Usability: A Key Issue for kids’ sites (2000)
The children starting primary school this year can be truly described as the first of the web generation, for all were born after 1992 when the World Wide Web as we know it today came into existence. The ability of web sites to stimulate and satisfy the needs of these kids, along with those of all other web users, will largely depend on web site usability.
What is usability?
Leading usability expert and author, Jakob Nielsen, offers the following description. “Usability is a fairly broad concept that basically refers to how easy it is for users to learn a system, how efficiently they can use it once they have learned it, and how pleasant it is to use.”
According to Nielsen, “On the average, the web doesn’t work: When you think of something to do on the web, the expected outcome is that you will fail.” He cites three studies by different researchers in 1998 to back up his claim. Dr Nielsen has had a distinguished career as a human-factor engineer in the communications, computer and internet industries, working with organisations such as Sunsoft and Bell. He believes that the failure to appreciate the importance of usability in web design is a major source of the problem, estimating that, “90% of commercial sites have poor usability“.
Internet research company Forrester Research has also confirmed the need for improved site usability as has the work of web design consultant Jared Spool, who is often credited with being the first person to develop a comprehensive set of guidelines for web design. He argues people find information on the web by foraging in much the same way as hunter-gathers foraged for food, balancing effort with reward. They pick up the “scent” of the information they are after and follow it as they link from page to page.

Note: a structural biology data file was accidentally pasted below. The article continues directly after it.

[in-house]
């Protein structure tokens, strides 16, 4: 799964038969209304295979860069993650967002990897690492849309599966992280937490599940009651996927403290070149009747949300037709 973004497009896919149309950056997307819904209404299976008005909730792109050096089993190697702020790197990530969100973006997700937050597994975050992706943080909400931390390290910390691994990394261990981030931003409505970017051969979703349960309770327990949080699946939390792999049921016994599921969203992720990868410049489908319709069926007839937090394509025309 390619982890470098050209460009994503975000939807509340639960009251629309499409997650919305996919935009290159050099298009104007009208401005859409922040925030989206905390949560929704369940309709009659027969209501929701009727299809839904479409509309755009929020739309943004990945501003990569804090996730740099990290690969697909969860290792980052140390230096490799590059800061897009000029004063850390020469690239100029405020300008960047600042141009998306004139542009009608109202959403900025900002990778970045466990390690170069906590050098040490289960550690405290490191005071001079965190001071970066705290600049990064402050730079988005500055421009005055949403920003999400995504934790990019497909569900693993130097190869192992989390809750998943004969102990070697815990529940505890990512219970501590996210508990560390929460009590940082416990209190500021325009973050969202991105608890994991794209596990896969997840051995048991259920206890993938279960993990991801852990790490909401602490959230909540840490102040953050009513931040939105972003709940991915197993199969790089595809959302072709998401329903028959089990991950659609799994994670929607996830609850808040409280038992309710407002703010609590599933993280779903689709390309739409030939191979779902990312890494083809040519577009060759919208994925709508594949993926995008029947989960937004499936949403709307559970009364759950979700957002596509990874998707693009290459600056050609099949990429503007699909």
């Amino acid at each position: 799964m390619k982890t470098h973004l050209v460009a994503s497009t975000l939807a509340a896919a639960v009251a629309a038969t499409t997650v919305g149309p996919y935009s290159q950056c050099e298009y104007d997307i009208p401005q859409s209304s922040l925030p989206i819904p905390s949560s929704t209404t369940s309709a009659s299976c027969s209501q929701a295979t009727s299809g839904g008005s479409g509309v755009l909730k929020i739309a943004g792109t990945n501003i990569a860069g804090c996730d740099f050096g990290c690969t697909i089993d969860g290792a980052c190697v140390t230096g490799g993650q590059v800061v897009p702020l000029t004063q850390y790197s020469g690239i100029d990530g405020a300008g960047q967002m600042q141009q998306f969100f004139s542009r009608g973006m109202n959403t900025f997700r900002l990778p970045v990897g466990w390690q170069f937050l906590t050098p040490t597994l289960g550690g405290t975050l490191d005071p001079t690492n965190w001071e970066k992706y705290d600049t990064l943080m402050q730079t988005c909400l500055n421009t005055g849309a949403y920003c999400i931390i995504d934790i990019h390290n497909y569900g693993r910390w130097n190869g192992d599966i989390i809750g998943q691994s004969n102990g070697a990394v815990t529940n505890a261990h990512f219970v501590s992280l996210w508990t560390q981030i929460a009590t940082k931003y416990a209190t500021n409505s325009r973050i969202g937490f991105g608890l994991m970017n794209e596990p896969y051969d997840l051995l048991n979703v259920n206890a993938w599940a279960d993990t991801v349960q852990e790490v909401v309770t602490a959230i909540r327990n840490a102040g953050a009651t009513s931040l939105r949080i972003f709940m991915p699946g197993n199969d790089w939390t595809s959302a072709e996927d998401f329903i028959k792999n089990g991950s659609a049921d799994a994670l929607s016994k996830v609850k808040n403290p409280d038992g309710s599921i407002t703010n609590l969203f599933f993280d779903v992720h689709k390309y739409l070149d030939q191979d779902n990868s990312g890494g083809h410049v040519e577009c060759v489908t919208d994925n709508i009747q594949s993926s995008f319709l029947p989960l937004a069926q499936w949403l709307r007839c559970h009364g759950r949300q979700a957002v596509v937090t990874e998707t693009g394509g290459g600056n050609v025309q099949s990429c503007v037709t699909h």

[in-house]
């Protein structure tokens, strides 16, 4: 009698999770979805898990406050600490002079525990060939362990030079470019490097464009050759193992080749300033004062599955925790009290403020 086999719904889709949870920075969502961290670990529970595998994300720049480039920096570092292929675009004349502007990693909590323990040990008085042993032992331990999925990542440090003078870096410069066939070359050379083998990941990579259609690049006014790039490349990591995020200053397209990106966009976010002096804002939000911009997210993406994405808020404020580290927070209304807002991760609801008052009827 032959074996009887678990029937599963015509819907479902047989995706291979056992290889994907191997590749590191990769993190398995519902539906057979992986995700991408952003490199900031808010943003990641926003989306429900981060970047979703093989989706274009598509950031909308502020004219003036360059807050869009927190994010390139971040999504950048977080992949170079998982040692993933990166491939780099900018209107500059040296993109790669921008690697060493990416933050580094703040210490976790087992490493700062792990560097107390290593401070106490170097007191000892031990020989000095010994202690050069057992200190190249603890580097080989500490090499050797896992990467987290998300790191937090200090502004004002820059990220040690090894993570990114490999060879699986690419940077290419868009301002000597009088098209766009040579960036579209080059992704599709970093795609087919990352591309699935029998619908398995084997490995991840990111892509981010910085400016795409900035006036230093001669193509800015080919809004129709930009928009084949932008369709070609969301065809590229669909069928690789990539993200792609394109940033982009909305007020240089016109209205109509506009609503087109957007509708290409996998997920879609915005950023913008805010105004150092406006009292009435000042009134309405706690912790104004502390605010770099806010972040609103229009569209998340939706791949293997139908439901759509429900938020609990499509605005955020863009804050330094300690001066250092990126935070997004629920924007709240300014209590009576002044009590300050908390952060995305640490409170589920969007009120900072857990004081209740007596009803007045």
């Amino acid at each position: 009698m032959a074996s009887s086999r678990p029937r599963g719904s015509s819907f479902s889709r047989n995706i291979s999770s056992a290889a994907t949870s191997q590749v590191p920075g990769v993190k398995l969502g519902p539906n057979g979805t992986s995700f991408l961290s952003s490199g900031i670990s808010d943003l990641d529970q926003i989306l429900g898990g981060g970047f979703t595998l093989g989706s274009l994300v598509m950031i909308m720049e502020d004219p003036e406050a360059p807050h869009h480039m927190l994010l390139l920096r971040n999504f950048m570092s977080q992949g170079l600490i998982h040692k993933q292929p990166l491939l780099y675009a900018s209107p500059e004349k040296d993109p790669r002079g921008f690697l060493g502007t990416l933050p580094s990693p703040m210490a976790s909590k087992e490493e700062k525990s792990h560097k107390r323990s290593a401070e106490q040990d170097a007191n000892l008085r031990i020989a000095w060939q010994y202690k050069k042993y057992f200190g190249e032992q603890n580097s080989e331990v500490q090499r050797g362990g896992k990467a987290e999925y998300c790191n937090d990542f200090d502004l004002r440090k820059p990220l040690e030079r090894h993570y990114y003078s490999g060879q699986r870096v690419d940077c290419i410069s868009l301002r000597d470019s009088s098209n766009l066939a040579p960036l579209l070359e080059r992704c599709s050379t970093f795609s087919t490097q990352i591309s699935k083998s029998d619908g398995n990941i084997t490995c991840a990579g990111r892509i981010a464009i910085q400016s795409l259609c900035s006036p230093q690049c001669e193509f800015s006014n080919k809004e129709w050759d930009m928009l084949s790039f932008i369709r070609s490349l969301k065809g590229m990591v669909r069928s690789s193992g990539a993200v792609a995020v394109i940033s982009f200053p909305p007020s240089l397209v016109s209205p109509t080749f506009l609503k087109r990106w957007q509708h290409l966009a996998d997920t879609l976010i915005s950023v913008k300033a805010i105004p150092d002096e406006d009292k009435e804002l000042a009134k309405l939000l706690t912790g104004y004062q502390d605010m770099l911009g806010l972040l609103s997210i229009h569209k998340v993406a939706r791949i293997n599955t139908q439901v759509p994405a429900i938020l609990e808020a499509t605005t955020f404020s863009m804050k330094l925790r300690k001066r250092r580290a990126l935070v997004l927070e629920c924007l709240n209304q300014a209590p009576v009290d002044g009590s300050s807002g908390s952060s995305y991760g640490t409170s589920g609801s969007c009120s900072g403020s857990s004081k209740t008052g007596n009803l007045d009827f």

Most of the research done by Nielsen, Spool and others relates to how adults use the web, and in particular, to improving the ability of web sites to meet the needs of adult users who are seeking information. Not all adults however, are searching for information, with many in the 18 – 25 age range spending their time surfing from site to site, clicking whatever looks most interesting or cool.
Kids on the net
Computer Economics estimates that 28 million people under 18 years old will be on-line by next year, rising to 77 million by 2005. IMR Worldwide reports about 2 million Australian children and teenagers currently using the net for an average 3 hours per week.
There is also a significant increase in family-orientated net use in many countries. In the US, for example, a survey by Cyber Dialogue at the end of last year found that 34% of US families were on-line. Nearly half of these parents share net access with their children, often going on-line together, particularly if they have children under 12.
The rapid growth in internet use by children has underscored the considerable marketing potential of the medium. On-line toy sales catapulted from $45 million in 1998 to $425 million in 1999 and Media Metrix, predicts this will rise to $1.6 billion by 2002. In addition, a recent survey by the US National Retail Federation (NRF) found that 14% of all parents with children aged 6-17 in the US were planing to use the internet to aid them in their back to school shopping this year.
Usability and kids
Not a lot is known about the way kids use web sites, except to say that it is probably very different to what their parents do. An increasing number of Australian children are brought up with computers, using games and educational software from a very early age, and virtually all will have acquired basic computer skills by the time they leave primary school.
Many children will come to the web with an intuitive knowledge of its basic building block, the hypertext link. Also, it is likely that these children read the screen in a different way, probably taking a whole screen approach to the images and text, allowing their eyes to be drawn to particular areas, rather than employing the skimming and scanning reading techniques of their parents.